Did you know that there are over 2.5 billion gamers in the world? That’s one-third of the world’s population playing video games on a regular basis. It’s an incredible figure, and by all accounts, one that is set to further increase over the coming years and decades.
But you know what’s even more interesting is that gaming is moving out of the basement and dark bedrooms and into the living rooms of our lives. Gaming is becoming a more socially acceptable pastime now and is no longer perceived as that waste-of-time hobby that parents of bygone days once looked down their noses. These days, it’s increasingly likely that parents play games as often as their children.
But why is it more socially acceptable? Is it because we all love our smartphones, which make it easier to play on the go? Or is it that game developers’ marketing efforts are getting better? While both are possibly true, the real reason gaming is becoming more acceptable is that we now understand video games aren’t bad for you. Indeed, there’s more and more evidence that regular gaming is good for you.
So, with that in mind, we’re taking a look at the real-world scenarios where gaming skills can prove to be pretty useful.
Despite what non-gamers believe, people who play video games are not loners. Sure, some like to spend time alone completing level after level of their favorite game, but the vast majority of gamers like to play in a social setting. That social setting could be with friends in the house or more likely, with other players online.
Online gaming, in particular, teaches us how to interact and work together with strangers or how to mingle. So, the next time you’re at a party, those confident folks walking up and talking to complete strangers are probably the ones that play Counter-Strike or World of Warcraft at home. And speaking of confidence.
At the Interview
Gaming teaches a player to be confident in their skills while at the same time not bragging about those they don’t have. As any gamer will tell you, there’s no point in bluffing about your abilities when it’s simple to spot a faker once the game starts. Instead, they are confident in the skills they have but honest about those they lack.
And this is a recruiter or hiring manager’s dream. To interview a candidate for a job who knows their worth yet is honest enough to admit that they need to improve in certain areas is the stuff of dreams. Hire them now!
At the Gaming Table
Okay, so yes, cards is gaming of a kind, but we’re not talking about online cards here. Instead, we’re talking about the real-world version that you play at in-home games with your buddies. To any gamer who also plays cards, it’s quite clear that you can use your gaming skills to improve your poker game, but for others, the connection might be a little harder to make. Nevertheless, pretty much every skill that gaming teaches you can be of significant benefit to you.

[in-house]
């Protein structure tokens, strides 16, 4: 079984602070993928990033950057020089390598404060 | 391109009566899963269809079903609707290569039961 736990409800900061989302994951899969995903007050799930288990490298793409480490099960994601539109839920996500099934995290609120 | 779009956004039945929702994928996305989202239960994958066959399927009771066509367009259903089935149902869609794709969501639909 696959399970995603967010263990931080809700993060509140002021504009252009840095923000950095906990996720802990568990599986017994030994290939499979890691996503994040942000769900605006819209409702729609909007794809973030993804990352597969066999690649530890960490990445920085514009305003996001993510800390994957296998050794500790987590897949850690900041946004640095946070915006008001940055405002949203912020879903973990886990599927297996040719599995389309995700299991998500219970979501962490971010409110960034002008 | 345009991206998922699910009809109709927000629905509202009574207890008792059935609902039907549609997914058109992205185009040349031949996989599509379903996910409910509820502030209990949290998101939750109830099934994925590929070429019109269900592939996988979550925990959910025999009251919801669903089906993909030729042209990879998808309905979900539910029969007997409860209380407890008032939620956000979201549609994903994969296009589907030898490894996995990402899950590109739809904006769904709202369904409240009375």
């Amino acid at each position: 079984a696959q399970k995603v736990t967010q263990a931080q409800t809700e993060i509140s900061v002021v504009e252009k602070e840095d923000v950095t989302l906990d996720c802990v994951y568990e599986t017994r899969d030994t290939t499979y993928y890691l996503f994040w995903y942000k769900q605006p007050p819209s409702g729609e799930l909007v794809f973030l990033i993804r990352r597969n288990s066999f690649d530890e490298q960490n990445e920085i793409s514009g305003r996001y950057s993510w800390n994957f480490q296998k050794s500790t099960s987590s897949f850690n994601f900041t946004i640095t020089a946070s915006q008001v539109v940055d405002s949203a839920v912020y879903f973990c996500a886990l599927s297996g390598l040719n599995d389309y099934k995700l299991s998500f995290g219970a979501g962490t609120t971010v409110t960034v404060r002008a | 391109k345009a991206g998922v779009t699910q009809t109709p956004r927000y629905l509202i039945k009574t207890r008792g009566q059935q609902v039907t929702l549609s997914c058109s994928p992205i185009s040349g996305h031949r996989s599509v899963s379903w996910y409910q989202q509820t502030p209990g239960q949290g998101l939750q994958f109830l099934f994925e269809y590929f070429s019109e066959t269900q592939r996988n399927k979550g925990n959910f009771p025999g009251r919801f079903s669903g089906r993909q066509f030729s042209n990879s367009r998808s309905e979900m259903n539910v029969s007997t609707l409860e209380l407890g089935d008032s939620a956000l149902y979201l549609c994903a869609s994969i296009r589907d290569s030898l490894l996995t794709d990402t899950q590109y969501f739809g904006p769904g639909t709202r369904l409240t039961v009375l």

Perhaps the most important one is that of strategic thinking. Gaming teaches you to plan ahead and expect the unexpected. It’s one of the cornerstones of successful card-playing, and a skill that any pro will tell you is crucial to master. Cards is something akin to chess with specific outcomes possible based on particular moves or cards dealt. So, most players adopt a strategy (much like you would in a game of StarCraft) and stick to it until it is necessary to change.
So, for those of you that don’t play cards, maybe you should start.
When Someone Needs Help
Did you know that gaming makes you more courageous? Well, it does when you’re playing the game, but it also does in real life, too. Gamers are more likely to step up and be have-a-go heroes in real life than non-gamers.
It’s possibly down to the link between social conscience and gaming. In a survey, 76 percent of gamers agreed that being socially responsible is one of the most important things in life. A pretty high percentage for a group of people that according to the popular theory are “socially dysfunctional.”
These socially responsible people are, therefore, more likely to step in should they see a person bullied or someone mean to another person. So, your gaming habit could be one of the reasons that you stand up for others. That’s a pretty amazing life skill right there.
In Personal Relationships
Patience is a virtue is what they say, but very few of us indeed possess much of it in the real world. Check out all the people pushing you out of the way on your commute to work tomorrow, and you’ll see what we mean. But what has this to do with relationships? The simple answer to that is everything.
Relationships are based on give and take and more than a healthy dose of patience. And patience is a skill we learn from the endless times we fail at a game only to get up, dust ourselves off (metaphorically speaking, of course) and try again. Yes, gamers often have incredible levels of patience, an attribute that can help in so many areas of life, but in particular, interpersonal relationships.
Show us a gamer that has tried (and failed) to complete Super Mario Odyssey, and we’ll show you a person who has healthy relationships with those close to them. Yes, despite contrary popular opinion, gaming is good for interpersonal relationships.
So, as you can see, not only is gaming fun and good for you, but it also helps by teaching you some valuable life skills. Whether it’s confidence in your skills, a little help with personal relationships aiding in breaking the ice at social gatherings, there’s no doubt that gaming has some pretty nifty benefits. Now, we’re off to apply for a new job and maybe attend a few parties to see if our skills are up to the task.